In a related case heard last year that was brought by the Council of Canadians, the judge found that widespread fraud had occurred in the 2011 election (there were reports of such calls in about 200 ridings) and that the most likely source of the information used to make the calls was the Conservative Party’s Constituent Information Management System.

BC-FIPA Case Against ‘Gag Law’ Suffers Setback

We were deeply disappointed to learn in April that the FIPA (Freedom of Information and Privacy Association) case challenging the BC Liberal Party’s election law as unconstitutional for requiring individuals and other small entities to register before publishing a political opinion during an election was rejected by the BC Supreme Court [PDF]. The court did find that the law violates our Section 3 Right to Vote, but also ruled that the infringement was justified by the government’s objective of seeking to “increase transparency, openness and public accountability”. In our view, the government failed to make its case that small expenditures (say, below the $500 limit that exists at the federal level) can allow individuals to exert disproportionate influence over public political discourse. We were therefore heartened to learn that FIPA has filed an appeal in this case, and look forward to supporting FIPA if their appeal moves ahead. [read full judgement here]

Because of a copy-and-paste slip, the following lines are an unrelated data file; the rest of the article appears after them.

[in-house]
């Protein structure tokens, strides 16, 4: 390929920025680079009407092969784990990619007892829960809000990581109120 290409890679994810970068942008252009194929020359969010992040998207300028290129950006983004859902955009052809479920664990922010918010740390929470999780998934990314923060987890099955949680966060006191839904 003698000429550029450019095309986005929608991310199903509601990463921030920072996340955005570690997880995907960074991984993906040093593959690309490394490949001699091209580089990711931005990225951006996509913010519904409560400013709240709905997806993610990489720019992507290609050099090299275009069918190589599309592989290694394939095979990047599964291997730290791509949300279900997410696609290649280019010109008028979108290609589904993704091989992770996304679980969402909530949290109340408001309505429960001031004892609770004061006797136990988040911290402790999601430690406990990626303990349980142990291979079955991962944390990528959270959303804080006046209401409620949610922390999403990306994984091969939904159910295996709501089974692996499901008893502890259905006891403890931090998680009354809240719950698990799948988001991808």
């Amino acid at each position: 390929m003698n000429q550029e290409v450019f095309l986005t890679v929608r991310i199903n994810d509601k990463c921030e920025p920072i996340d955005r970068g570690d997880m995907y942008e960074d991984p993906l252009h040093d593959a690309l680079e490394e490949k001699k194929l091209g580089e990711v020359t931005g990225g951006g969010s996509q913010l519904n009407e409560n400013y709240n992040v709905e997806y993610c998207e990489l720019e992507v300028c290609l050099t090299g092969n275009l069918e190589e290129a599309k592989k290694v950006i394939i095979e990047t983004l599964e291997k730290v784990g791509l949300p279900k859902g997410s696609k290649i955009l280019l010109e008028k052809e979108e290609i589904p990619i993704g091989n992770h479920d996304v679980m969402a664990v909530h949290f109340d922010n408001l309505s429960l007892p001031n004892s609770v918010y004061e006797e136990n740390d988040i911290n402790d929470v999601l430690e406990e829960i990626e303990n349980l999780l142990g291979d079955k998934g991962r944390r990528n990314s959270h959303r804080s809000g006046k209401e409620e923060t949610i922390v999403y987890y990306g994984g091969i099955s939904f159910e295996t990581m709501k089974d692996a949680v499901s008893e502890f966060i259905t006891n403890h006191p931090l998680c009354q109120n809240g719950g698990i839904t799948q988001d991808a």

Ontario Election Yields False Majority, But May Lead to Better Civic Voting

Ontario’s June election resulted in yet another example of a party winning undeserved majority powers – with only 39% of the popular vote, the Liberals took 54% of the seats, while the second place Conservatives, with 31% of the vote, took only 26% of the seats. On the positive side, Premier Wynne made a clear commitment to “give municipalities the option of using ranked ballots as an alternative to first-past-the-post in their own elections.” If they follow through, this could open the doors to similar changes here in BC – in particular, it could really help our Our City – Our Charter campaign.